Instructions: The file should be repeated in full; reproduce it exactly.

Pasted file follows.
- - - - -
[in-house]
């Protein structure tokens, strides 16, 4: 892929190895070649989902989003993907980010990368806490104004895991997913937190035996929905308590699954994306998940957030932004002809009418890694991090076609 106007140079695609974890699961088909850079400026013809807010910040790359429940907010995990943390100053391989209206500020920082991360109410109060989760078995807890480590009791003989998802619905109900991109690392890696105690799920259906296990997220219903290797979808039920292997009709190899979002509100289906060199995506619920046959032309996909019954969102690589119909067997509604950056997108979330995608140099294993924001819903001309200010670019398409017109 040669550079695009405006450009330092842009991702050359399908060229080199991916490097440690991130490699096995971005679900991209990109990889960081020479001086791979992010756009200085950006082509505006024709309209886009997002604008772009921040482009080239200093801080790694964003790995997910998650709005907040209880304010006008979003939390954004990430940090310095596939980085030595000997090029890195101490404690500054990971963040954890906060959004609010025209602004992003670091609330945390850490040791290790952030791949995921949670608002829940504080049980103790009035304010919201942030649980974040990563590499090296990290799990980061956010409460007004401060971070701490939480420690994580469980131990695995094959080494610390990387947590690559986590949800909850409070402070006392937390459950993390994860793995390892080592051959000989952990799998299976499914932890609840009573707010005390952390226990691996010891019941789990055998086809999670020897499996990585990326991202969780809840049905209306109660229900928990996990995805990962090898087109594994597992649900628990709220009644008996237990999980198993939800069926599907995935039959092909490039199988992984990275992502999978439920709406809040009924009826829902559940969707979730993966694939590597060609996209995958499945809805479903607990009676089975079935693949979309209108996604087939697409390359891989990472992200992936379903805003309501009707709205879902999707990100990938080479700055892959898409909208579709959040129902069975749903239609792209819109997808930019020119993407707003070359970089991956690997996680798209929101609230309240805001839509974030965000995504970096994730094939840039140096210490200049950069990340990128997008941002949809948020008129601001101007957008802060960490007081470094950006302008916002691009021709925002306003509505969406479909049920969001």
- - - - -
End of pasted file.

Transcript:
[in-house]
């Protein structure tokens, strides 16, 4: 892929190895070649989902989003993907980010990368806490104004895991997913937190035996929905308590699954994306998940957030932004002809009418890694991090076609 106007140079695609974890699961088909850079400026013809807010910040790359429940907010995990943390100053391989209206500020920082991360109410109060989760078995807890480590009791003989998802619905109900991109690392890696105690799920259906296990997220219903290797979808039920292997009709190899979002509100289906060199995506619920046959032309996909019954969102690589119909067997509604950056997108979330995608140099294993924001819903001309200010670019398409017109 040669550079695009405006450009330092842009991702050359399908060229080199991916490097440690991130490699096995971005679900991209990109990889960081020479001086791979992010756009200085950006082509505006024709309209886009997002604008772009921040482009080239200093801080790694964003790995997910998650709005907040209880304010006008979003939390954004990430940090310095596939980085030595000997090029890195101490404690500054990971963040954890906060959004609010025209602004992003670091609330945390850490040791290790952030791949995921949670608002829940504080049980103790009035304010919201942030649980974040990563590499090296990290799990980061956010409460007004401060971070701490939480420690994580469980131990695995094959080494610390990387947590690559986590949800909850409070402070006392937390459950993390994860793995390892080592051959000989952990799998299976499914932890609840009573707010005390952390226990691996010891019941789990055998086809999670020897499996990585990326991202969780809840049905209306109660229900928990996990995805990962090898087109594994597992649900628990709220009644008996237990999980198993939800069926599907995935039959092909490039199988992984990275992502999978439920709406809040009924009826829902559940969707979730993966694939590597060609996209995958499945809805479903607990009676089975079935693949979309209108996604087939697409390359891989990472992200992936379903805003309501009707709205879902999707990100990938080479700055892959898409909208579709959040129902069975749903239609792209819109997808930019020119993407707003070359970089991956690997996680798209929101609230309240805001839509974030965000995504970096994730094939840039140096210490200049950069990340990128997008941002949809948020008129601001101007957008802060960490007081470094950006302008916002691009021709925002306003509505969406479909049920969001």